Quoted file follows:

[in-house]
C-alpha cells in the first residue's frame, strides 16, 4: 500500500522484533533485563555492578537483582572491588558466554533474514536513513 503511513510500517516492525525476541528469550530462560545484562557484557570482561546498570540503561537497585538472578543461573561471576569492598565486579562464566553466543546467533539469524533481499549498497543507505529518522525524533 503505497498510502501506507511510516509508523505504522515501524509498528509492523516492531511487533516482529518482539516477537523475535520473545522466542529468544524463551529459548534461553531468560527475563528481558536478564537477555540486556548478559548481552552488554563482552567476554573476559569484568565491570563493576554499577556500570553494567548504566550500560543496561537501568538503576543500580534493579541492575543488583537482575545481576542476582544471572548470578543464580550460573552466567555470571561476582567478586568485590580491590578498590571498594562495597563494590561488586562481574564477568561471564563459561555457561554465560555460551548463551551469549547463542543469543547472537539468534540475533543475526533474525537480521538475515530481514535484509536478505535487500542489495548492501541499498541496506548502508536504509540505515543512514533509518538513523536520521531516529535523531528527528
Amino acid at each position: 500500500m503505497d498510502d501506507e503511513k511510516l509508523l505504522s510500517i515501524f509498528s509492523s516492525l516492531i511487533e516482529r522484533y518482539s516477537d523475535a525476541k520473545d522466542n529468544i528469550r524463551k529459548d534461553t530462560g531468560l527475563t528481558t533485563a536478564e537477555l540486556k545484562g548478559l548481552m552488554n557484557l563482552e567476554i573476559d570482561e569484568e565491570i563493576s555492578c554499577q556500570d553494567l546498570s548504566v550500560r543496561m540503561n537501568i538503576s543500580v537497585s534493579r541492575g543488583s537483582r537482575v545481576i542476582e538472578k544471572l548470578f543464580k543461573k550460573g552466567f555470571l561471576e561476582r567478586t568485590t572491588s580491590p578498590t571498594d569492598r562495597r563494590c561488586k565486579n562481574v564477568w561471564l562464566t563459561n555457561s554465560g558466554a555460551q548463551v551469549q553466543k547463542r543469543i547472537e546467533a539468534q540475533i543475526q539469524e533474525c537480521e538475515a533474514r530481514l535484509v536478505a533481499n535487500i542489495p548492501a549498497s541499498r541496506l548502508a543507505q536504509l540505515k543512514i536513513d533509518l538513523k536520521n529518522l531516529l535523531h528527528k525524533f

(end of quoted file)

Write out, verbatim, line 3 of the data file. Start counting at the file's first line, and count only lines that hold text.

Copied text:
Amino acid at each position: 500500500m503505497d498510502d501506507e503511513k511510516l509508523l505504522s510500517i515501524f509498528s509492523s516492525l516492531i511487533e516482529r522484533y518482539s516477537d523475535a525476541k520473545d522466542n529468544i528469550r524463551k529459548d534461553t530462560g531468560l527475563t528481558t533485563a536478564e537477555l540486556k545484562g548478559l548481552m552488554n557484557l563482552e567476554i573476559d570482561e569484568e565491570i563493576s555492578c554499577q556500570d553494567l546498570s548504566v550500560r543496561m540503561n537501568i538503576s543500580v537497585s534493579r541492575g543488583s537483582r537482575v545481576i542476582e538472578k544471572l548470578f543464580k543461573k550460573g552466567f555470571l561471576e561476582r567478586t568485590t572491588s580491590p578498590t571498594d569492598r562495597r563494590c561488586k565486579n562481574v564477568w561471564l562464566t563459561n555457561s554465560g558466554a555460551q548463551v551469549q553466543k547463542r543469543i547472537e546467533a539468534q540475533i543475526q539469524e533474525c537480521e538475515a533474514r530481514l535484509v536478505a533481499n535487500i542489495p548492501a549498497s541499498r541496506l548502508a543507505q536504509l540505515k543512514i536513513d533509518l538513523k536520521n529518522l531516529l535523531h528527528k525524533f